You’ve just spent three hours battling the Wichita Thunder, leaving more than your share of blood and sweat on the ice at the Independence Events Center.

You’ve just spent three hours battling the Wichita Thunder, leaving more than your share of blood and sweat on the ice at the Independence Events Center.

Your ankles are swollen, your knuckles are bleeding and your head is throbbing like a Megadeath concert is rattling inside your skull.

All you want to do is have a cold beverage, savor a great 2-1 victory, sit in a sauna and relax.

Yeah, right.

Welcome to the Central Hockey League.

“Come on boys,” shouts Missouri Mavericks equipment manager, confidante, father figure and all-around-good-guy Andrew Dvorak, as he packs the team’s equipment bags on a cart.

“Ready to go? Come on, let’s hit the road.”

With more than a few snarls and grumblings, the players exit the Events Center, walk through a pouring rain and help load the equipment in a storage area under the bus.

When you play minor league hockey, the rewards and few and far between.

There are no limos, charter flights or luxury accommodations.

Sure, there is the exhilaration that comes from playing in front of an appreciative packed house, but moments after the final seconds tick off the clock, it’s on the bus for a nice little 9-hour bus ride to Southaven, Miss., for the first road trip of the year.

“We’re used to it,” said Mavericks coach Scott Hillman, who made those bus trips for eight years while playing at Odessa. “It’s not as bad as it sounds. Really, the guys are used to it. It’s part of the job.

“If you don’t like the bus trips, well – you better find another profession.”

The bus that will take the Mavericks to Mississippi features 18 bunks.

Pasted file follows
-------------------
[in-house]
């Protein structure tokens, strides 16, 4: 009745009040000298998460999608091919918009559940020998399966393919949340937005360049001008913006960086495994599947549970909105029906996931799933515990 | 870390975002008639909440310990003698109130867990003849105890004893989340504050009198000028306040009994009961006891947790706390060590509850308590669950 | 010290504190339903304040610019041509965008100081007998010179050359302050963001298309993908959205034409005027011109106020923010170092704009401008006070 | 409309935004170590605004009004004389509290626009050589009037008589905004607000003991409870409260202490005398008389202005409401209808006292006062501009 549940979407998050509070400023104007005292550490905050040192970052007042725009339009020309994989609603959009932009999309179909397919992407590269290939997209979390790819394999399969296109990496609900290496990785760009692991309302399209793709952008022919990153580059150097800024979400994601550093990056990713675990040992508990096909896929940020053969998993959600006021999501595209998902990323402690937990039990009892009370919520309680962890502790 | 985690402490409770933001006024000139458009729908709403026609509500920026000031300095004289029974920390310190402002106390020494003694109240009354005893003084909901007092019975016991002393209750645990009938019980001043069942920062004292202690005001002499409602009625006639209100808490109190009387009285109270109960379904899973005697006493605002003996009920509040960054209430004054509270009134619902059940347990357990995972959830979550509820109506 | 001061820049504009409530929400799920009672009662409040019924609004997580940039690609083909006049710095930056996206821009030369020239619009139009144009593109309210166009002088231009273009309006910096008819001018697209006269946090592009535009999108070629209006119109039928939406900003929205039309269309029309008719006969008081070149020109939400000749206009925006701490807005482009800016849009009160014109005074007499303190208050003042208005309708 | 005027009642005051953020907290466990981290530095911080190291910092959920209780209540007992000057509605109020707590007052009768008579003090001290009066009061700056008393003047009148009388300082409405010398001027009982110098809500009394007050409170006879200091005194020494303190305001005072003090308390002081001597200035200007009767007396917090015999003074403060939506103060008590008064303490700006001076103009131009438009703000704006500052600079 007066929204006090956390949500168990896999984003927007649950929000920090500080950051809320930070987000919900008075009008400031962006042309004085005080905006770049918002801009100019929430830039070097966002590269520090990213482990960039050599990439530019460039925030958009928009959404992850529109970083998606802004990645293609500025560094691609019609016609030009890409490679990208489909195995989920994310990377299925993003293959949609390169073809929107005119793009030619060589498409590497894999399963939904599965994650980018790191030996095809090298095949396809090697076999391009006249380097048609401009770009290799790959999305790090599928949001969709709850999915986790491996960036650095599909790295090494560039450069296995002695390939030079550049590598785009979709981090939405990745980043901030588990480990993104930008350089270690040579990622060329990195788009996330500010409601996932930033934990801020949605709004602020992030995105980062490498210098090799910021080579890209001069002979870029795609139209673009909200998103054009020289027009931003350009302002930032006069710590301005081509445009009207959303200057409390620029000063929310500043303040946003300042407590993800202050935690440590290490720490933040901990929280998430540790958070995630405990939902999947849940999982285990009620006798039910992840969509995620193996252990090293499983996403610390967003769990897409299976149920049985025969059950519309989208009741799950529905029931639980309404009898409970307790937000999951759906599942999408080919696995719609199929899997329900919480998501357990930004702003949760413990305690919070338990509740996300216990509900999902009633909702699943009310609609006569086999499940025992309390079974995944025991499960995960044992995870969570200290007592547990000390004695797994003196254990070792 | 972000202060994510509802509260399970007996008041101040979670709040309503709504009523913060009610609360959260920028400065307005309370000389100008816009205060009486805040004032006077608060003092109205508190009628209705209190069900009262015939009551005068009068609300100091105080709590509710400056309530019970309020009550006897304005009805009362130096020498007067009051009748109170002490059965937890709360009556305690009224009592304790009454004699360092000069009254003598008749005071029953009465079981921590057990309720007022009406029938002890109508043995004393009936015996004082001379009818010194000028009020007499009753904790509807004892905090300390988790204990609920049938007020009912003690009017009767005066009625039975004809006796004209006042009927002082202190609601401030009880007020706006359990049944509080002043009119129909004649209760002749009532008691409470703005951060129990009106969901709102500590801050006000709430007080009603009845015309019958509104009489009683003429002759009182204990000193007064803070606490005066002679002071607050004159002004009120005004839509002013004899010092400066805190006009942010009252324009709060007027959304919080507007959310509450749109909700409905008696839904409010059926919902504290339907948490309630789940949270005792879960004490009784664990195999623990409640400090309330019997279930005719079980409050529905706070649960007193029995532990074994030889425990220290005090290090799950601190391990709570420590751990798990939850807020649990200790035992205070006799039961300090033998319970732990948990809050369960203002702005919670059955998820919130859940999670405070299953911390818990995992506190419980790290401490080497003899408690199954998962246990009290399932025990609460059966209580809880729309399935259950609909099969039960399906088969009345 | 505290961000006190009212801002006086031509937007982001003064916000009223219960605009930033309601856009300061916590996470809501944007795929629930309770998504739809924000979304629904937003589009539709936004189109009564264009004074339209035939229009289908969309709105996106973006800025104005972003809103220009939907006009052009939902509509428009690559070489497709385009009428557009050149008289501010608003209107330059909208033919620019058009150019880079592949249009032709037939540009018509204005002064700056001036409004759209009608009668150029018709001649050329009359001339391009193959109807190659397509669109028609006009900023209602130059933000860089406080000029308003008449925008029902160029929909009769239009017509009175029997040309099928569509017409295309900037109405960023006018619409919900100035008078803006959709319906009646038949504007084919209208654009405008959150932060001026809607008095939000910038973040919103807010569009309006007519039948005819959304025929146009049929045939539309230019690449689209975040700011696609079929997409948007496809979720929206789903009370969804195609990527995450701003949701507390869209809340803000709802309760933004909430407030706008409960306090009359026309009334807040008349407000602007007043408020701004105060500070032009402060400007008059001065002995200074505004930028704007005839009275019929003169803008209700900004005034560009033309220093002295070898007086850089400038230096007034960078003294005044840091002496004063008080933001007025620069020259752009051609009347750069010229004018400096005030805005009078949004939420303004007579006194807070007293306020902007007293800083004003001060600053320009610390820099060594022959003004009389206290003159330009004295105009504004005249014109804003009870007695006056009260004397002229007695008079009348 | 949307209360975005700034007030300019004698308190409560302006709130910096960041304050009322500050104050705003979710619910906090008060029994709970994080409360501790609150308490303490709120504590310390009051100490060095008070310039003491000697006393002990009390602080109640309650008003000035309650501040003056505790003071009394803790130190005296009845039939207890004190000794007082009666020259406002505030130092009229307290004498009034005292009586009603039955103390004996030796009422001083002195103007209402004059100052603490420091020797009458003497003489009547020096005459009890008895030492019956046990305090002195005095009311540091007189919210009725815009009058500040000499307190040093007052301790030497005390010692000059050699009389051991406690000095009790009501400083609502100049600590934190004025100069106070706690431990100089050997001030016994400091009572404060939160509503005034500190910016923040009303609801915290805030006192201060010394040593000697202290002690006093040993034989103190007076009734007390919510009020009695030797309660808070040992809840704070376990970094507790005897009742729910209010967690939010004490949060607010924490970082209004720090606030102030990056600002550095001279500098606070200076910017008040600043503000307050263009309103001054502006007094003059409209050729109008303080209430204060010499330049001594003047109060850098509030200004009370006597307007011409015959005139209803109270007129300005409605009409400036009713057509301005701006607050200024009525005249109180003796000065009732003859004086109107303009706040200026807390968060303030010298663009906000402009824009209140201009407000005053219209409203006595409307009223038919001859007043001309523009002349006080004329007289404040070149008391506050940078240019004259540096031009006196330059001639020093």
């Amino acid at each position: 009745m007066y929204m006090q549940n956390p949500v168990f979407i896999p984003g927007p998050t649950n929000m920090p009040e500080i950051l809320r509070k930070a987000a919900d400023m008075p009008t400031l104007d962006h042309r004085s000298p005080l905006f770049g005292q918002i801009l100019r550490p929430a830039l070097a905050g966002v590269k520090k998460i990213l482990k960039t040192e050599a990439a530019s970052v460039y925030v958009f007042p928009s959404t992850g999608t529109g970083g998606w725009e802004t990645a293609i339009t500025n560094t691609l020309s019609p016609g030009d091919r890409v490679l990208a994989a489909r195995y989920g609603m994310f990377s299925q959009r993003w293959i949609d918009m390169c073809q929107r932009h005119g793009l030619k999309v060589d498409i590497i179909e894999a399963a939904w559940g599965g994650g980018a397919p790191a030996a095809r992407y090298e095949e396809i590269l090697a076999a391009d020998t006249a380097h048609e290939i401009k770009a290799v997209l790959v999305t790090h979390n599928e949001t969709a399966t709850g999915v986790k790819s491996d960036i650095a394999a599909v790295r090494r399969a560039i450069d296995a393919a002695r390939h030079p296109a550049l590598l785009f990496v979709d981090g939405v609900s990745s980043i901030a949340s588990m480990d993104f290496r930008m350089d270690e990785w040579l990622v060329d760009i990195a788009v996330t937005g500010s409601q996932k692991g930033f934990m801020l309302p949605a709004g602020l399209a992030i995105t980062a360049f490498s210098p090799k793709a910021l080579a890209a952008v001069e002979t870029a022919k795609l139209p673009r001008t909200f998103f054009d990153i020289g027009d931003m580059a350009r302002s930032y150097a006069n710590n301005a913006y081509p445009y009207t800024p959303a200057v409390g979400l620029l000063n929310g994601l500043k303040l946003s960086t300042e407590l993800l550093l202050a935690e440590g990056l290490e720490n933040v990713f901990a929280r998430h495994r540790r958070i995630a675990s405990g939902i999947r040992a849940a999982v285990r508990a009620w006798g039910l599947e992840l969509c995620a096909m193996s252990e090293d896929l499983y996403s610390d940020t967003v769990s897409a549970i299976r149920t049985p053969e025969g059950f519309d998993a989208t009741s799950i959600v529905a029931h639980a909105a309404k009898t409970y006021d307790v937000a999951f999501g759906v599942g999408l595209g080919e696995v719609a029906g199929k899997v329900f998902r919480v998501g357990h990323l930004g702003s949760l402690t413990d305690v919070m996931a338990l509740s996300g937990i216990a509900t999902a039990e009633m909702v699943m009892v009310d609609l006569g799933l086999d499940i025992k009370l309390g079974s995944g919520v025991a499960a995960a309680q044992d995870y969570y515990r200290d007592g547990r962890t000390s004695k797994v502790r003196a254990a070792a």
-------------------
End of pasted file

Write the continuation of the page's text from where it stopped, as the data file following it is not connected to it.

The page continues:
Hillman sits in the front seat, with an adjacent bunk across the aisle. He has the upper, Dvorak has the lower.

Both grab a couple of hours sleep, but most of the trip is spent watching a replay of the 2-1 victory over Wichita – over, and over, and over again on the flat screen television that sits near the door opposite the driver.

Even though the Mavs pulled out a win, Hillman takes copious notes on the game as the subdued players watch movies on their lap tops, listen to music on their i-pods or grab some shut eye.

In less than 24 hours, they will be facing former Mavericks assistant coach and all-star forward Jeff Christian and his new Mississippi RiverKing teammates.

“They haven’t won a game,” team captain Carlyle Lewis said, as he shuffled through a large cardboard box filled with a variety of snacks left by the team’s fan club, “you don’t want to be the first team they beat. We have to do everything possible to keep that from happening.”

As I settle into my seat, which is directly behind Hillman’s multi-media center, I grab my notebook and post-game notes.

I turn on the overhead lamp, grab my lap top and begin to write my game story. Suddenly, a wave of nausea catches me by complete surprise.

When I was a kid, and my family would drive to Clinton, Mo., to see my grandparents at Christmas, I was always the first kid to get car sick.

I couldn’t read in a car, or I got sick. I couldn’t sit in the back seat of the family truckster, or I got sick.

I forgot about those days until this night, when I realized that the rumbling in my stomach and the pounding in my head was caused by reading on the bus.